Monitoring Technology Misuse & Abuse

A Five-Step Plan for Creating a Digital Citizenship Program in Your School.

Over the last two years, it has become evident that a behavior pattern of misuse and abuse with respect to technology is beginning to emerge in our society. This outbreak of technology misuse and abuse is documented in continual news coverage on TV, in newspapers and on the Internet — both inside and outside of schools. The endless list of misuse and abuse includes hacking into school servers, using e-mail to intimidate or threaten students, illegally downloading music, plagiarizing information from the Internet, using cellular phones during class time, accessing pornographic Web sites, and playing video games during class. Therefore, if you are using technology in your district, you must begin to deal with digital citizenship in a significant way.

Five-Step Program

One of the first steps in dealing with digital citizenship is awareness — determining whether digital citizenship is a significant issue within your school district. Digital citizenship can be defined as the norms of behavior with regard to technology use. Therefore, the Digital Citizenship Audit is a quick way for your administrators and teachers to determine if their technology is being properly used, misused or abused. Start creating your own program by following these five steps:

Step 1: Complete the Digital Citizenship Audit (see chart below).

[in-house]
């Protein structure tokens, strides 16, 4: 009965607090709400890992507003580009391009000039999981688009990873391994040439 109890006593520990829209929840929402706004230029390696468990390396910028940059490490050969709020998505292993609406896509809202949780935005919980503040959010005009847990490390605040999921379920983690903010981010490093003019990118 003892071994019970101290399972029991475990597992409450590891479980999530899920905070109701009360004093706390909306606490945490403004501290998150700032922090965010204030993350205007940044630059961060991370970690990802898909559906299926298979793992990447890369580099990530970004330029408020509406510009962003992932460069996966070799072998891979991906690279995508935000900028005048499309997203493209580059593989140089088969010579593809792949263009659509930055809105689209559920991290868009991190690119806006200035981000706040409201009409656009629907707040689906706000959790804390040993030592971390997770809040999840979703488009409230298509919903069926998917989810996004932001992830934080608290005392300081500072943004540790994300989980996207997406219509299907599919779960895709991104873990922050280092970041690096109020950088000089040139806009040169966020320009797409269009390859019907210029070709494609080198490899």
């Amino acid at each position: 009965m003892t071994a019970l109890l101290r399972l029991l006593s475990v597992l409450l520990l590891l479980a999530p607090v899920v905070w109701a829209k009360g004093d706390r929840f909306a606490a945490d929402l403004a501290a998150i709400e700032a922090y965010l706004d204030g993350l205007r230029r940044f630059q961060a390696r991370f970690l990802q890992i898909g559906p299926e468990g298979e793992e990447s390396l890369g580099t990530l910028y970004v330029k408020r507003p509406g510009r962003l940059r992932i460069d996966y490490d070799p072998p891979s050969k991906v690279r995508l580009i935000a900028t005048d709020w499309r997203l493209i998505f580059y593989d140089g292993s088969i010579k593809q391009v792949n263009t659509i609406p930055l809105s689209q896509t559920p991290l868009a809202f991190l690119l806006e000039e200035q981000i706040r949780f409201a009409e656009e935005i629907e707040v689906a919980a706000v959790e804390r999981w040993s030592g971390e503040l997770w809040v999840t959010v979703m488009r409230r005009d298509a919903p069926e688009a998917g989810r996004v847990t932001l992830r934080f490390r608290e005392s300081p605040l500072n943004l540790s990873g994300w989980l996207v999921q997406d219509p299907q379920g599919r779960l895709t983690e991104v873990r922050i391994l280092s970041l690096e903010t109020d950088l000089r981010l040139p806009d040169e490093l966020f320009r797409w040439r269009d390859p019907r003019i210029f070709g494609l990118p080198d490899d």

Step 2: Analyze your results using the scoring guides (see Page 25).

Step 3: Have your technology leadership team discuss the following questions after they have completed the audit:

  • Is there a significant problem?
  • If there is a significant problem, how aware are teachers, students, board members and community members?

Step 4: Engage stakeholders in a discussion of your audit findings and extend the discussion to include the following questions:

  • How do I use technology?
  • How does my technology behavior impact others?
  • What courtesy do I extend to others when I am using technology?
  • When using technology, d'es my behavior infringe on others' rights?
  • How do I/we use technology to learn new ideas?
  • Do I act responsible when using technology?
  • Do I act in a way to keep myself safe when using technology?

Step 5: Design a digital citizenship program in your school (or district) that deals with the appropriate technology behavior. Have your technology leadership team focus on the following questions as they design the program:

  • With regard to technology use, how does our emphasis on 'rules and regulations' compare with our emphasis on 'education of our stakeholders'?
  • Where should digital citizenship be taught in our curriculum?
  • Who should teach digital citizenship?
  • What kinds of staff development opportunities do we need to provide administrators, teachers, staff and stakeholders as a prerequisite to effectively implement a digital citizenship program?